They Chose Freedom

As Khalilah emphasized in today’s earlier post, we have a responsibility to love, guide, and educate our students, our children through the challenges and difficulties that lie ahead or else they resort to feeling hopeless, helpless and act out of desperation. So as educators we must be unrelenting in telling them the whole story, revealing both sides of every coin and pulling back the curtain on what is the difficult story of America specifically and white supremacy globally.

Last night, January 8 marked the 206th anniversary of the German Coast Uprising in Louisiana.  That’s right Louisiana.  Dr. Henry Louis Gates points out, “One of the most pernicious allegations made against the African-American people was that our slave ancestors were either exceptionally “docile” or “content and loyal,” thus explaining their purported failure to rebel extensively.”  He goes on to explain that this myth of the docility of enslaved Africans served the pro-slavery agenda well and persisted well into the 20th century with historians upholding this bogus claim to assert “the lack of courage or manhood of the African-American slaves.” These myths essentially remain alive when our curricula and teaching objectives center whiteness and the narrative of white domination. These myths attempt to erase the multitude of black freedom fighters in our history, like Charles Deslondes.

New Orleans Revolt 1811.png

A Haitian-born slave driver, Deslondes was brought to the Louisiana by his master just seven years after the Haitian Revolution (1804). There is no doubt he was inspired by L’ouverture and Dessalines’ victory over the French army. He worked as an overseer on the Andry sugar plantation where there were approximately 86 enslaved Africans. On the night of January 8, Deslondes gathered with 25 other slaves and attacked and eventually killed the plantation owner’s family.  The master himself however managed to escape; a fateful mistake. It would take the US army two days to overtake the rebels whose numbers had risen to about 125, although some accounts say 200 or more. At just twenty miles from New Orleans, Deslondes and the other insurgents were eventually captured and executed. Their heads placed on poles and used to mark the road to New Orleans, to serve as a warning to blacks with ideas of insurrection.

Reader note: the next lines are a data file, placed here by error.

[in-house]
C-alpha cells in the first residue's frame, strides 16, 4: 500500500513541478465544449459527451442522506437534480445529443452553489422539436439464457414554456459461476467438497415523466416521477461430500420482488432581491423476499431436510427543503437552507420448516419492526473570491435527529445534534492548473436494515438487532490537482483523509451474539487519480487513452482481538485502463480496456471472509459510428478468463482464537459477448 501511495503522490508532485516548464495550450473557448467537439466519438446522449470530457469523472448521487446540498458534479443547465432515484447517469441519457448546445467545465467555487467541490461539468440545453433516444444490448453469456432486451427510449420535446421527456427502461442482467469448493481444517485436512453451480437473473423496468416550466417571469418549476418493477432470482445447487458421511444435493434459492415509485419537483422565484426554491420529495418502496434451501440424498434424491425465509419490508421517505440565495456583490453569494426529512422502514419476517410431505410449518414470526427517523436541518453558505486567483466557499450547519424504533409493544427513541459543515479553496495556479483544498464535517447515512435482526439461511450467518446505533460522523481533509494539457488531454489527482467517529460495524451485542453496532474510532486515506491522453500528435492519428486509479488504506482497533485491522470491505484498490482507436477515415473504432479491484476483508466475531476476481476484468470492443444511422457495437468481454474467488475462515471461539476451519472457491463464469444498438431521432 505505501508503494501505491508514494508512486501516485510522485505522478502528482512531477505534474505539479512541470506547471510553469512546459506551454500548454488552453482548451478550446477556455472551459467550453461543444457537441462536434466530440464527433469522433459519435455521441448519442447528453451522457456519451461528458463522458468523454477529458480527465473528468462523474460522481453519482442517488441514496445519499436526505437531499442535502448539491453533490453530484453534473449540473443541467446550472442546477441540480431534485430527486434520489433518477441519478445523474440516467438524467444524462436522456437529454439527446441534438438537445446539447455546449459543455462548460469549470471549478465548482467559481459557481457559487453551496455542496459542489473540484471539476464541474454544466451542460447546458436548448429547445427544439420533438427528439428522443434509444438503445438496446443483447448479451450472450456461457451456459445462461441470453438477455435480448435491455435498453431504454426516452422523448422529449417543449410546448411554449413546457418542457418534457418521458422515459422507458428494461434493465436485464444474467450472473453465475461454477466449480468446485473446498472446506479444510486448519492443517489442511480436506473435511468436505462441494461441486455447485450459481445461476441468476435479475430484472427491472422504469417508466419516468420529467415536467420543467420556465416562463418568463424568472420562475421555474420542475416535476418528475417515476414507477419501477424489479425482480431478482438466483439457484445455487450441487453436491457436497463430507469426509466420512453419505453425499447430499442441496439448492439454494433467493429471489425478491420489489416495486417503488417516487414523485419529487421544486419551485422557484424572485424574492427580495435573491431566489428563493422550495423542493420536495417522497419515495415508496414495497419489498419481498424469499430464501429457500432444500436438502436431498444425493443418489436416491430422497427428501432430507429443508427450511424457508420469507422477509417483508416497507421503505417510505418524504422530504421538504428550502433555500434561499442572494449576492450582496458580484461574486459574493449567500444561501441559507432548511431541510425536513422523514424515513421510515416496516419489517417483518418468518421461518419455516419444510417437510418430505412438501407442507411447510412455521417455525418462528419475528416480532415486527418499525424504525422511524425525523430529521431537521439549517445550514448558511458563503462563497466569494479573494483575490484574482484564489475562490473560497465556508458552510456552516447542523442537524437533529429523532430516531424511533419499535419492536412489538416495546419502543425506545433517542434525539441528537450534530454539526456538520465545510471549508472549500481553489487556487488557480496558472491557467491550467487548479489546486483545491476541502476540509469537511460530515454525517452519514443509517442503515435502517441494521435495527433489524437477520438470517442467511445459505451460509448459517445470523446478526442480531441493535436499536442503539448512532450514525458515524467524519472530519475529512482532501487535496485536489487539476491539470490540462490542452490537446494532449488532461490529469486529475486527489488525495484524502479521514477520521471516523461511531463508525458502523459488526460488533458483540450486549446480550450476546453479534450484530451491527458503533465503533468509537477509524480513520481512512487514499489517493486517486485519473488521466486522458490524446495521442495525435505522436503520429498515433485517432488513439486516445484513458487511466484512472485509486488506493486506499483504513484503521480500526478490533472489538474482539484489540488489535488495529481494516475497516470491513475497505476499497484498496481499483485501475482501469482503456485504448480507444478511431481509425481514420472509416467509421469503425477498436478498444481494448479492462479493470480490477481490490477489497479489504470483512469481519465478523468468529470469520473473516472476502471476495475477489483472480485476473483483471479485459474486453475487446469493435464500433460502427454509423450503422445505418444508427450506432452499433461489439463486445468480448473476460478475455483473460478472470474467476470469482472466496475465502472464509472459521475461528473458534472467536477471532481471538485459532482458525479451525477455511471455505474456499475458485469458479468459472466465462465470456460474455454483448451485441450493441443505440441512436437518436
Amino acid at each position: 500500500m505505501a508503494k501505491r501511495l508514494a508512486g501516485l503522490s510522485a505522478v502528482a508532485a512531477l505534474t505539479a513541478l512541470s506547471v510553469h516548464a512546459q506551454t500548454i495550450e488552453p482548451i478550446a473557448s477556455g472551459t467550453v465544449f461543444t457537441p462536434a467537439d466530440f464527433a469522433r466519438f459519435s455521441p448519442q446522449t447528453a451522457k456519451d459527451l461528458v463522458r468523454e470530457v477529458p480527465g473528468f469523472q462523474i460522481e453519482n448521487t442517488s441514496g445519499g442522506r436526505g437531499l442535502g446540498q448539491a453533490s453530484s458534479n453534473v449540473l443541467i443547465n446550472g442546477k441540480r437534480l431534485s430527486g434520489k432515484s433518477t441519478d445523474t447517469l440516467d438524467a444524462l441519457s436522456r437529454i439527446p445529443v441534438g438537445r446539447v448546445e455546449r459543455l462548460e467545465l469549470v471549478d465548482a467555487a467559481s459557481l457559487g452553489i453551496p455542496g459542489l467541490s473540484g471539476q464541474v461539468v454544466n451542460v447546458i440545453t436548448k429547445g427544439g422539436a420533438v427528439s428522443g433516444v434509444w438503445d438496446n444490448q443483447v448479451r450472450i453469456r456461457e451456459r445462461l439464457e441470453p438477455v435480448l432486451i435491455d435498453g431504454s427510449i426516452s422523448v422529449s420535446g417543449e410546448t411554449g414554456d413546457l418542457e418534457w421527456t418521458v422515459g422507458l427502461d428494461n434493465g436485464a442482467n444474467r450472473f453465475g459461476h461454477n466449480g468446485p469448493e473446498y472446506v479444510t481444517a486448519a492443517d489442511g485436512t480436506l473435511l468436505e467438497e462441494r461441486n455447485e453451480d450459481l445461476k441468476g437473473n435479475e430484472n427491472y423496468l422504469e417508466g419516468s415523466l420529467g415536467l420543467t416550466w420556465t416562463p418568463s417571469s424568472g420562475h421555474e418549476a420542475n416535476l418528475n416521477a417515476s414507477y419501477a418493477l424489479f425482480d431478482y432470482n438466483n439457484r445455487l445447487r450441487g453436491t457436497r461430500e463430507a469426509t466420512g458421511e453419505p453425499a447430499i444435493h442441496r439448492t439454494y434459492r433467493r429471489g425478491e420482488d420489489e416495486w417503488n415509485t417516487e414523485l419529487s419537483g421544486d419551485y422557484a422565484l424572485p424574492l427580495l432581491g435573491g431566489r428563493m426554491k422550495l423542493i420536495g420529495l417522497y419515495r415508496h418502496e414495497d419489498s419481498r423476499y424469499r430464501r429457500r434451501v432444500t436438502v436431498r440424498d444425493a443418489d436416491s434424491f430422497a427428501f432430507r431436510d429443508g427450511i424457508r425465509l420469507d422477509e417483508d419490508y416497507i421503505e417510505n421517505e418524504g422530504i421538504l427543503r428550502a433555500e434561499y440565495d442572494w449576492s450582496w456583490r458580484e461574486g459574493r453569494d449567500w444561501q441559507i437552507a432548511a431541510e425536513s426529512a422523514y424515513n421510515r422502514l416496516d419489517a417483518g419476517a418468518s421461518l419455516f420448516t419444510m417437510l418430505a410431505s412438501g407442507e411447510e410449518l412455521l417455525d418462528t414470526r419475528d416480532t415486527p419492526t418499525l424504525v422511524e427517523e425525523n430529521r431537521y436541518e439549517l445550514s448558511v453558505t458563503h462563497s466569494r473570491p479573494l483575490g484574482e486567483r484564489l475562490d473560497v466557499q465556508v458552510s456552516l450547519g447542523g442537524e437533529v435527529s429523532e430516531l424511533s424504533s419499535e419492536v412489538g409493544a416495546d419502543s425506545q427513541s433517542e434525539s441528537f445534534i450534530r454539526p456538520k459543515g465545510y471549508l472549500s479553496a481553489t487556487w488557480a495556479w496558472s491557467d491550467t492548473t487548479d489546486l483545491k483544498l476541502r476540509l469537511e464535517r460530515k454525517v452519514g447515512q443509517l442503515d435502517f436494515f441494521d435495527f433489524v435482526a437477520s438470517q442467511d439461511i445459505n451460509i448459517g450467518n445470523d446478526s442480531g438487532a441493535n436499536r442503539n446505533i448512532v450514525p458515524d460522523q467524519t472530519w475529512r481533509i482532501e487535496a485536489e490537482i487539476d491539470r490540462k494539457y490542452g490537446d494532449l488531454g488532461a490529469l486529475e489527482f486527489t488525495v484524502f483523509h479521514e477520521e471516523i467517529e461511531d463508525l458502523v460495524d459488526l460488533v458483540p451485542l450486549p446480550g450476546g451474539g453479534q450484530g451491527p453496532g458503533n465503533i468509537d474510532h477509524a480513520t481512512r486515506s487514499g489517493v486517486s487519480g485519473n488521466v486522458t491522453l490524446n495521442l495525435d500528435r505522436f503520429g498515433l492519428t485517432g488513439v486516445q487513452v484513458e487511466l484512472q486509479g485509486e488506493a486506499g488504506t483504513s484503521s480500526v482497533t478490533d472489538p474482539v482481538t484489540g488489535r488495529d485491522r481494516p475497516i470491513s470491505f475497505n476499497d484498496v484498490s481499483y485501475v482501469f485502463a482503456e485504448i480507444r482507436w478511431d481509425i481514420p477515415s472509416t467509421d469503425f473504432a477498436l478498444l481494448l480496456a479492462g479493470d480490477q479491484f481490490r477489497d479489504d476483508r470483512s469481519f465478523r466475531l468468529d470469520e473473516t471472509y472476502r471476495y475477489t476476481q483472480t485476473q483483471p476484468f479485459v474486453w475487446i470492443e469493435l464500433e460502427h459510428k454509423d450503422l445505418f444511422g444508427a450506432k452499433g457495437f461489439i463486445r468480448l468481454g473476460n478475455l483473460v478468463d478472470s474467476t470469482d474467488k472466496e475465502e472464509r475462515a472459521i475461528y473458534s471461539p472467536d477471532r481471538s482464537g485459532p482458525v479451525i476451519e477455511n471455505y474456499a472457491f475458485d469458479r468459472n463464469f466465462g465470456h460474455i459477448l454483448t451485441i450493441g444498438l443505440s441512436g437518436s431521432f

maroon in the US.png
Maroon in the United States

Historians estimate that there are as many as 300 or more stories of slave resistance in the United States alone.  Dr. Gates provides an overview of the five greatest slave rebellions here in the U.S. as part of his PBS series, The African Americans: Many Rivers to CrossAs we continue with you on this journey of education for liberation, we ask that you be diligent and determined in revealing the truth of who we are as a people to our children.  When we build them up on the principles and values of self-love, collective responsibility and racial and cultural pride they can stand on much firmer ground and choose ways to empower themselves and resist in more constructive ways.

We are so very glad to be back with you all in 2017.  We deeply appreciate all of you in our CREAD community who read, share and discuss with us from week to week.  Let us continue to build and maintain community together. Peace and love good people!

Please remember to like, comment and share!

4 comments

  1. This is a very significant blog post. It is important to provide a counter narrative to the misinformation that is feed to our children through public schools and families through the media. As a people, we are too trusting. We believe what we are told rather than what we witness or experience. Our very spirit rejects the false narrative. Thank you for another informative and significant lesson.

    Liked by 1 person

  2. We believe that disrupting the tools used by the dominant culture is at the core of CRE. When we lift up our own truths then we can begin to formulate a path forward. Thank you for your comment.

    Like

Leave a Reply

Fill in your details below or click an icon to log in:

WordPress.com Logo

You are commenting using your WordPress.com account. Log Out / Change )

Twitter picture

You are commenting using your Twitter account. Log Out / Change )

Facebook photo

You are commenting using your Facebook account. Log Out / Change )

Google+ photo

You are commenting using your Google+ account. Log Out / Change )

Connecting to %s